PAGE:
On the other hand, Asian-Americans have reported a rise in harassment and discrimination. That’s a real concern, which could very well lead to a rash of hate crimes around the country. But, broadly speaking, I think only the lunatic-right fringe has promoted anything like racism. For all the problems with identity politics, that’s one thing we can be grateful for: racism has become disreputable here, such that only the most vulgar and vicious of political figures will promote it.

On the positive side, it appears that people are indeed growing more aware of how society is organized, for example by seeing the contrast between the federal government’s munificence towards the wealthy and miserliness towards everyone else. It’s a lesson we learned in 2008–09, and we’re learning it again now. Millions of the unemployed have had difficulties receiving the benefits they’re entitled to; medical workers have been appalled by governments’ inability to provide personal protective equipment, test kits, ventilators, and other supplies; companies have treated their employees with utter callousness, often refusing to grant hazard pay or paid sick leave. Popular discontent is certainly increasing, which tends to bode well for the left.

I don’t think most people are “victim-blaming” or blaming Asians. I think they’re blaming the Trump administration, the rich, and a dysfunctional political economy.

We’ve been hearing about strikes, walkouts, and stay-aways taking place in workplaces that have been notorious for appalling working conditions, from Amazon warehouses to meat processing plants. Please could you tell us about this and whether this represents a renewed working-class confidence?

I don’t know if it represents confidence; I’m inclined to say it represents intense frustration and anger. It will probably be years before confidence and optimism begin to motivate large numbers of workers in their confrontations with bosses. But it’s true that the upsurge of strikes in the last couple of years—in 2018, more workers went on strike than in any year since 1986—in addition to Bernie Sanders’ presidential campaigns, has begun to shift people’s perceptions of what’s possible.

Five years ago, I doubt there would have been such an eruption of wildcat strikes. It also helps that people in these non-white-collar jobs are being told their work is essential, they’re even heroes. And their bargaining power has increased, given that their employers (Amazon, Instacart, grocery stores) are in high demand right now.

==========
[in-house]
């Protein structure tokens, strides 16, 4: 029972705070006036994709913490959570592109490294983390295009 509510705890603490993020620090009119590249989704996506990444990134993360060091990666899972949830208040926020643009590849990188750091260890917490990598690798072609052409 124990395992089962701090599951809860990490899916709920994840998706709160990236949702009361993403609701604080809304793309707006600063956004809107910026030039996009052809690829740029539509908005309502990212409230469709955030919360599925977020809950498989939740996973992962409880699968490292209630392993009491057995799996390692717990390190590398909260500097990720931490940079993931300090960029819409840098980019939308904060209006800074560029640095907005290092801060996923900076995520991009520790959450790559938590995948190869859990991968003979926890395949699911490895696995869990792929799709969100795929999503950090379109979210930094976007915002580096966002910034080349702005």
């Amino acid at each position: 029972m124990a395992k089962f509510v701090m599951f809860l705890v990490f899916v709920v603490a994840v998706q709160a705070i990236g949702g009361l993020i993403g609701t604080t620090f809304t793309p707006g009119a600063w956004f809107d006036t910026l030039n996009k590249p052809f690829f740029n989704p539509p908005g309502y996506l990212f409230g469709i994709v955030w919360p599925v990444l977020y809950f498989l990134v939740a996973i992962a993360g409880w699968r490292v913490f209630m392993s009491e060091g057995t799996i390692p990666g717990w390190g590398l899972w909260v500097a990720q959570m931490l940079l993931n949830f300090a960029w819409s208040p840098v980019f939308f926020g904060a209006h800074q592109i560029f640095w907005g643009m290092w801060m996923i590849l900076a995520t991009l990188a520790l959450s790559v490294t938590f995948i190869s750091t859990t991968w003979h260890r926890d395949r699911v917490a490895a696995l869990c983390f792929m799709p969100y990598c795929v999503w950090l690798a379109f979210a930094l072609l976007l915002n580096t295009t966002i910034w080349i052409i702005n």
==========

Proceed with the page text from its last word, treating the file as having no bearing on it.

The escalating strike wave is remarkable. In the last couple of months, hundreds of strikes, sickouts, and walkouts have occurred. Whole Foods, Target, McDonald’s, Taco Bell, Walmart, FedEx, Ford, Uber, and many other big-name companies, in addition to meatpacking plants, agribusinesses, trucking companies, and smaller stores, have seen labor actions. The causes have been various: in many cases, workers haven’t been adequately protected from the virus; in others, they have demanded hazard pay or have protested low wages; a common demand is for paid sick leave and compensation for unpaid time off.

Unions, workers’ rights groups, and organizers with the Fight for 15 campaign have helped coordinate many of these actions, but in other cases, workers themselves have organized walkouts, with the help of social media. They’ve racked up some victories, and it’s likely that more will come.

Crises like the pandemic present opportunities for both the exploiters and the exploited, the ruling class and the working class. The coming years will doubtless see a reinvigoration of the same old fiscal austerity and heavy-handed repression. But I’m optimistic that, even in the midst of all this, popular resistance will, at long last, start to shift the momentum to the workers.

One of the other things we’ve been hearing about, of course, is the staggering and rapidly mounting unemployment figure.  How is the left responding to this challenge? 

What the left should do is what the Communist Party did in the 1930s: organize the unemployed. We should have Unemployed Councils in urban neighborhoods organizing people to demonstrate, to block traffic, to picket outside power centers and politicians’ homes, demanding public works projects, generous unemployment insurance, a universal basic income, rent control, etc.

Especially once social distancing measures are relaxed, local organizations should devote resources to building tenants’ unions that can negotiate with landlords and help lobby governments. And of course, national organizations should pressure the government in all possible ways, including by direct action, to launch a Green New Deal or other programs that can employ millions.

The left everywhere is perennially cursed by inadequate resources—which is a major reason for its continual defeats—but I think much of the left has been doing a creditable job of advocating for the unemployed. Left media are doing what they can to highlight the suffering of those who have been laid off, publishing stories about the frequent impossibility of getting unemployment benefits and people’s loss of their employer-based health insurance (at the worst of times, during a pandemic). Unions are fighting to limit layoffs and ensure their laid-off members receive the benefits they’re due.